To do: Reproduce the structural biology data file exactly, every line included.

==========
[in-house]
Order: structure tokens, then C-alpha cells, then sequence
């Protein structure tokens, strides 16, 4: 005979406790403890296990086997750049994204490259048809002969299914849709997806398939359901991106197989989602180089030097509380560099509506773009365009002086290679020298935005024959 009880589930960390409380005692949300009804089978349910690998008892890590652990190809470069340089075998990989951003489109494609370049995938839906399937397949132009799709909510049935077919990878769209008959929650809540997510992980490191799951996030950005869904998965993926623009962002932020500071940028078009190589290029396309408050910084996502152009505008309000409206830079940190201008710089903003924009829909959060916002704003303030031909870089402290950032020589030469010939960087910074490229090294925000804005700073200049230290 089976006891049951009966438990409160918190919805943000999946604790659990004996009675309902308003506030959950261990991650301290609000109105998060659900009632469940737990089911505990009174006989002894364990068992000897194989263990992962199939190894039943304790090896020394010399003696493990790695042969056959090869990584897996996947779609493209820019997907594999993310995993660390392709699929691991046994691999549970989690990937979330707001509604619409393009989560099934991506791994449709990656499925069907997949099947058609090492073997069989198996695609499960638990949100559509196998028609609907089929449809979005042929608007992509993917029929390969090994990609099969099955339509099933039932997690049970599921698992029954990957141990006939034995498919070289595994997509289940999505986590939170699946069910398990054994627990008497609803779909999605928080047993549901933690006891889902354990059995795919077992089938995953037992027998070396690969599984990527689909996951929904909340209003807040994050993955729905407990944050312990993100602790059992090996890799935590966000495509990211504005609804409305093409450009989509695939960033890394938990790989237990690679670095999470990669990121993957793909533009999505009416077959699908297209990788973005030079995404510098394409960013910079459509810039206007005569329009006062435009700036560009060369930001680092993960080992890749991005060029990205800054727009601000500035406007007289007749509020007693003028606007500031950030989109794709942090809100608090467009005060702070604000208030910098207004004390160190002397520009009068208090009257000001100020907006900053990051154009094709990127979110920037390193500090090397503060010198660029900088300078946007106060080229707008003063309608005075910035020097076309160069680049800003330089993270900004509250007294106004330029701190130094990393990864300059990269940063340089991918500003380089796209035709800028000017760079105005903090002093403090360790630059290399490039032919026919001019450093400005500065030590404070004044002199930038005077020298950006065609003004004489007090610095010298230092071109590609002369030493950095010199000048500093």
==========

[in-house]
Order: structure tokens, then C-alpha cells, then sequence
């Protein structure tokens, strides 16, 4: 005979406790403890296990086997750049994204490259048809002969299914849709997806398939359901991106197989989602180089030097509380560099509506773009365009002086290679020298935005024959 009880589930960390409380005692949300009804089978349910690998008892890590652990190809470069340089075998990989951003489109494609370049995938839906399937397949132009799709909510049935077919990878769209008959929650809540997510992980490191799951996030950005869904998965993926623009962002932020500071940028078009190589290029396309408050910084996502152009505008309000409206830079940190201008710089903003924009829909959060916002704003303030031909870089402290950032020589030469010939960087910074490229090294925000804005700073200049230290 089976006891049951009966438990409160918190919805943000999946604790659990004996009675309902308003506030959950261990991650301290609000109105998060659900009632469940737990089911505990009174006989002894364990068992000897194989263990992962199939190894039943304790090896020394010399003696493990790695042969056959090869990584897996996947779609493209820019997907594999993310995993660390392709699929691991046994691999549970989690990937979330707001509604619409393009989560099934991506791994449709990656499925069907997949099947058609090492073997069989198996695609499960638990949100559509196998028609609907089929449809979005042929608007992509993917029929390969090994990609099969099955339509099933039932997690049970599921698992029954990957141990006939034995498919070289595994997509289940999505986590939170699946069910398990054994627990008497609803779909999605928080047993549901933690006891889902354990059995795919077992089938995953037992027998070396690969599984990527689909996951929904909340209003807040994050993955729905407990944050312990993100602790059992090996890799935590966000495509990211504005609804409305093409450009989509695939960033890394938990790989237990690679670095999470990669990121993957793909533009999505009416077959699908297209990788973005030079995404510098394409960013910079459509810039206007005569329009006062435009700036560009060369930001680092993960080992890749991005060029990205800054727009601000500035406007007289007749509020007693003028606007500031950030989109794709942090809100608090467009005060702070604000208030910098207004004390160190002397520009009068208090009257000001100020907006900053990051154009094709990127979110920037390193500090090397503060010198660029900088300078946007106060080229707008003063309608005075910035020097076309160069680049800003330089993270900004509250007294106004330029701190130094990393990864300059990269940063340089991918500003380089796209035709800028000017760079105005903090002093403090360790630059290399490039032919026919001019450093400005500065030590404070004044002199930038005077020298950006065609003004004489007090610095010298230092071109590609002369030493950095010199000048500093």